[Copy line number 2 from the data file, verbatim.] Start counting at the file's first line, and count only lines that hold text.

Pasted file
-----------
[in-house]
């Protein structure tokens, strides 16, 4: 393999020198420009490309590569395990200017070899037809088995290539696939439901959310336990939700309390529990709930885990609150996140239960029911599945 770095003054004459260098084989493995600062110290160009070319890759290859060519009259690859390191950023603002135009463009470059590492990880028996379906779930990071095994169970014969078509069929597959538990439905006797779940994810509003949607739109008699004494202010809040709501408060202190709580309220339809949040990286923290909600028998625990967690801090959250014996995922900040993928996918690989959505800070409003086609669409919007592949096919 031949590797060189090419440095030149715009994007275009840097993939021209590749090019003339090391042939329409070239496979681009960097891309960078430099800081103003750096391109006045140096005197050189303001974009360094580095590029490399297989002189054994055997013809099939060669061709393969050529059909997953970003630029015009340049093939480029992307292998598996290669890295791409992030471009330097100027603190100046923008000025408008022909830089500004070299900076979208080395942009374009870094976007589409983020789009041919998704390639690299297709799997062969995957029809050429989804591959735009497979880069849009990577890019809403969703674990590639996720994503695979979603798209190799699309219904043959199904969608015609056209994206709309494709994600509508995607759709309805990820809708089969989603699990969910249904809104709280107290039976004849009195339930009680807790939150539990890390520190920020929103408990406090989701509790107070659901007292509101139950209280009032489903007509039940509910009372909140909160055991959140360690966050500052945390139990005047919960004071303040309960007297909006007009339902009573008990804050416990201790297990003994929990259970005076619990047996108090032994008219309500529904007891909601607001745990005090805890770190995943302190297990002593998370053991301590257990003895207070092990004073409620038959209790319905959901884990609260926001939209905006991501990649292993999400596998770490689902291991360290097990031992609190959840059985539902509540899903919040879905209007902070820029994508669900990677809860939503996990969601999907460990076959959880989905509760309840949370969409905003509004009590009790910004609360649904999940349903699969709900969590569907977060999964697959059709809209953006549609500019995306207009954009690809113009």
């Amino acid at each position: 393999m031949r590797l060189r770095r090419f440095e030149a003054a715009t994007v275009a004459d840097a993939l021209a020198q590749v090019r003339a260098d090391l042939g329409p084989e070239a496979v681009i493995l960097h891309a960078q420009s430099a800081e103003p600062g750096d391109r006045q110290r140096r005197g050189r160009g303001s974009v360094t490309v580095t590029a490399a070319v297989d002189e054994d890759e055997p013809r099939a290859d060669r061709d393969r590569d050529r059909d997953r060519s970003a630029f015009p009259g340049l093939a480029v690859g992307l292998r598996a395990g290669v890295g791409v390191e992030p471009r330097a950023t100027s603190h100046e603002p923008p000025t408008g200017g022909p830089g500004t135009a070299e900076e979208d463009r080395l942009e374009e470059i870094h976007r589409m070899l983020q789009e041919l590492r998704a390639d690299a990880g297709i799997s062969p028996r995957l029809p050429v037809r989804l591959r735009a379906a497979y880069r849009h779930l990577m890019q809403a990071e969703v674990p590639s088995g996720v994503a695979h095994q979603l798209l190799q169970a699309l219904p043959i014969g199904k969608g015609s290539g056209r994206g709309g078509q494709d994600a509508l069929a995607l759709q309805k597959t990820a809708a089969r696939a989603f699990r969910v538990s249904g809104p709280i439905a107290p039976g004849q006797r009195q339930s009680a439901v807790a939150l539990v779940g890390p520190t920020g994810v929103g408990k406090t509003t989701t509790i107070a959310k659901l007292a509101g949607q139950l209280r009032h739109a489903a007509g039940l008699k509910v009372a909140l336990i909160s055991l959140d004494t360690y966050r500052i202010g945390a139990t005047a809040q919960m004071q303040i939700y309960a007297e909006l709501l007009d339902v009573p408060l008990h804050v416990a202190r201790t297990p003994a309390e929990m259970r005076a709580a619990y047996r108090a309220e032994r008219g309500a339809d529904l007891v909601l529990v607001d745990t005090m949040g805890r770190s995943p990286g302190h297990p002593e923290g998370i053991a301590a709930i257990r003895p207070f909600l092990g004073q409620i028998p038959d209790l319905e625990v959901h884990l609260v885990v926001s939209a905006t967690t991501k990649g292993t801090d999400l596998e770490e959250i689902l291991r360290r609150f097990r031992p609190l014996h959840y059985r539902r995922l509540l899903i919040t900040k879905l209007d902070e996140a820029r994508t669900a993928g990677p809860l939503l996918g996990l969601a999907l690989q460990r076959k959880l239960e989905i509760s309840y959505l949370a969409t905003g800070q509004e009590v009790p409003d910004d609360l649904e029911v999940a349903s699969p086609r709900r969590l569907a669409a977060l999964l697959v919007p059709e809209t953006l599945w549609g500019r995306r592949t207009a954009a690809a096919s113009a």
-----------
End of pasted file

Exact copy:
């Protein structure tokens, strides 16, 4: 393999020198420009490309590569395990200017070899037809088995290539696939439901959310336990939700309390529990709930885990609150996140239960029911599945 770095003054004459260098084989493995600062110290160009070319890759290859060519009259690859390191950023603002135009463009470059590492990880028996379906779930990071095994169970014969078509069929597959538990439905006797779940994810509003949607739109008699004494202010809040709501408060202190709580309220339809949040990286923290909600028998625990967690801090959250014996995922900040993928996918690989959505800070409003086609669409919007592949096919 031949590797060189090419440095030149715009994007275009840097993939021209590749090019003339090391042939329409070239496979681009960097891309960078430099800081103003750096391109006045140096005197050189303001974009360094580095590029490399297989002189054994055997013809099939060669061709393969050529059909997953970003630029015009340049093939480029992307292998598996290669890295791409992030471009330097100027603190100046923008000025408008022909830089500004070299900076979208080395942009374009870094976007589409983020789009041919998704390639690299297709799997062969995957029809050429989804591959735009497979880069849009990577890019809403969703674990590639996720994503695979979603798209190799699309219904043959199904969608015609056209994206709309494709994600509508995607759709309805990820809708089969989603699990969910249904809104709280107290039976004849009195339930009680807790939150539990890390520190920020929103408990406090989701509790107070659901007292509101139950209280009032489903007509039940509910009372909140909160055991959140360690966050500052945390139990005047919960004071303040309960007297909006007009339902009573008990804050416990201790297990003994929990259970005076619990047996108090032994008219309500529904007891909601607001745990005090805890770190995943302190297990002593998370053991301590257990003895207070092990004073409620038959209790319905959901884990609260926001939209905006991501990649292993999400596998770490689902291991360290097990031992609190959840059985539902509540899903919040879905209007902070820029994508669900990677809860939503996990969601999907460990076959959880989905509760309840949370969409905003509004009590009790910004609360649904999940349903699969709900969590569907977060999964697959059709809209953006549609500019995306207009954009690809113009």